Polycube Puzzle, SOMA Cube

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The SOMA cube is a three-dimensional arrangement puzzle devised in 1936 by the Danish poet and puzzler Peter Hein (1905-1996) while he was a student listening to a lecture on quantum mechanics by Werner Heisenberg. The seven pieces represent all the ways three or four cubes can be arranged, other than in a straight line. In addition to forming a cube, the pieces can form in a wide array of other surfaces. According to Slocum and Bosterman, the name SOMA is taken from a drug envisioned in Aldous Huxley’s book Brave New World. The drug SOMA induced a dreamlike trance.
This example of the puzzle is made from light blue plastic. It closely resembles one sold by Parker Brothers from the late 1960s.
Martin Gardner, The Colossal Book of Mathematics, New York and London: W.W. Norton & Company, 2001, pp. 398-408. Gardner first wrote a column about the puzzle in 1958.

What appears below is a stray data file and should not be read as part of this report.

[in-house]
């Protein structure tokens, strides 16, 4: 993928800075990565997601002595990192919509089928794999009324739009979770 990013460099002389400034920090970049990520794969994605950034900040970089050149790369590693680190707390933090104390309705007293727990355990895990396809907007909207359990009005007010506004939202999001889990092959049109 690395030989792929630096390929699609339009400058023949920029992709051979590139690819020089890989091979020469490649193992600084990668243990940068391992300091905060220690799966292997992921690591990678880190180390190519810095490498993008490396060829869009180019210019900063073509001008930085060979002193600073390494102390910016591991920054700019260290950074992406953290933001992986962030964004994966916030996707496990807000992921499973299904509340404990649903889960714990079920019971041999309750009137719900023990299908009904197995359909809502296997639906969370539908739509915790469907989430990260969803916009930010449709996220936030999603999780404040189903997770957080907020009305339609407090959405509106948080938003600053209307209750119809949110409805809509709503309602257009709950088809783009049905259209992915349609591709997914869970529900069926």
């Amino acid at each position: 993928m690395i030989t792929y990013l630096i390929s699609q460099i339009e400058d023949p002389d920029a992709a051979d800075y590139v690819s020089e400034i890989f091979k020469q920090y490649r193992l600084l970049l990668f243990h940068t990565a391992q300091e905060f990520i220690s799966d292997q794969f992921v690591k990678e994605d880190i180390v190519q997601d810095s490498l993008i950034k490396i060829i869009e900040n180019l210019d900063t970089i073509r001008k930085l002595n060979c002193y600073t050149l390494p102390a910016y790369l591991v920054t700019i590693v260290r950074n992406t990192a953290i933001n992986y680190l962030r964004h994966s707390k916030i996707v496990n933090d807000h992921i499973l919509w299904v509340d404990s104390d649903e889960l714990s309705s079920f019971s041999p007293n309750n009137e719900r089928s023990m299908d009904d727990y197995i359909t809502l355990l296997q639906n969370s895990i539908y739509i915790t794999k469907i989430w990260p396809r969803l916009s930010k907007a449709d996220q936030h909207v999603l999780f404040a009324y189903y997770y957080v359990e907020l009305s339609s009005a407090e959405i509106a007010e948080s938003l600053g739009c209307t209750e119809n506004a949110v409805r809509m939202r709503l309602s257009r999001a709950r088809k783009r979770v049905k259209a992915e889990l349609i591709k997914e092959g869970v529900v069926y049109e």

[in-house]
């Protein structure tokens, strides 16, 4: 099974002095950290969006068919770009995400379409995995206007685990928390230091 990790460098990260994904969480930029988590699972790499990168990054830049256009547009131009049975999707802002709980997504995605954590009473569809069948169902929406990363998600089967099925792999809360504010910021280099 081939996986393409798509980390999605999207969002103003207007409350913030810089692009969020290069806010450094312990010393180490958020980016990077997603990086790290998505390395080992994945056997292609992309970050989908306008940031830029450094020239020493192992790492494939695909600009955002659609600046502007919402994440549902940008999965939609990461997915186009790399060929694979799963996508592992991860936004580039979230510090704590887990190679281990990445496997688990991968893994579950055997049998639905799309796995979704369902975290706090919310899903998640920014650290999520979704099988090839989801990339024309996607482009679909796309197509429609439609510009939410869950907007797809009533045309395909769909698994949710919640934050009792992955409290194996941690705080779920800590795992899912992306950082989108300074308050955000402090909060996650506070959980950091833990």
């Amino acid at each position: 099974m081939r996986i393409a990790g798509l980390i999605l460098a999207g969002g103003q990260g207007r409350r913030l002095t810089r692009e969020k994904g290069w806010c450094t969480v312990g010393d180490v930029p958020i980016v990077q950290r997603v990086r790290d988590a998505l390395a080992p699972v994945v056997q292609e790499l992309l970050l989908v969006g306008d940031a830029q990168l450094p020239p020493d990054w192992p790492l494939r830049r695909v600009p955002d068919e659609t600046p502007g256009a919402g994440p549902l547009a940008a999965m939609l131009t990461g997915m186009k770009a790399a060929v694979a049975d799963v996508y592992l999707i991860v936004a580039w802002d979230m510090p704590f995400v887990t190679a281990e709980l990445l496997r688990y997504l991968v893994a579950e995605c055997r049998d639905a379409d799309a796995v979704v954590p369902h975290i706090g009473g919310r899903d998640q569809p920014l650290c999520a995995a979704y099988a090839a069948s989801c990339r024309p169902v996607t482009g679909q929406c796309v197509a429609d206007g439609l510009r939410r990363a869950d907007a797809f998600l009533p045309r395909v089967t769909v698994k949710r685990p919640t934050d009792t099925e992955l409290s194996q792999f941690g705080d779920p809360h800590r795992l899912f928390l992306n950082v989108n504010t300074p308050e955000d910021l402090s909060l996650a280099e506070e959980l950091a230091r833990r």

Martin Gardner, Knotted Doughnuts and Other Mathematical Entertainments, New York: W. H. Freeman and Company, 1986, pp. 28-43.
[Advertisement], The Washington Post, Washington, D.C., November 30,1969, p. 214. The puzzle by Parker Bothers sold for $1.57.
Jerry Slocum and Jack Botermans, Puzzles Old and New: How to Make and Solve Them, Seattle: University of Washington Press, 1986, pp. 40-41.
Currently not on view
date made
ca 1970
Parker Brothers
Physical Description
plastic (overall material)
overall: 8.6 cm x 8.6 cm x 8.6 cm; 3 3/8 in x 3 3/8 in x 3 3/8 in
overall: 8.6 cm x 8.6 cm x 8.6 cm; 3 3/8 in x 3 3/8 in x 3 3/8 in
ID Number
accession number
catalog number
Credit Line
Gift of Dr. Judy Green
Mathematical Recreations
See more items in
Medicine and Science: Mathematics
Science & Mathematics
Data Source
National Museum of American History, Kenneth E. Behring Center


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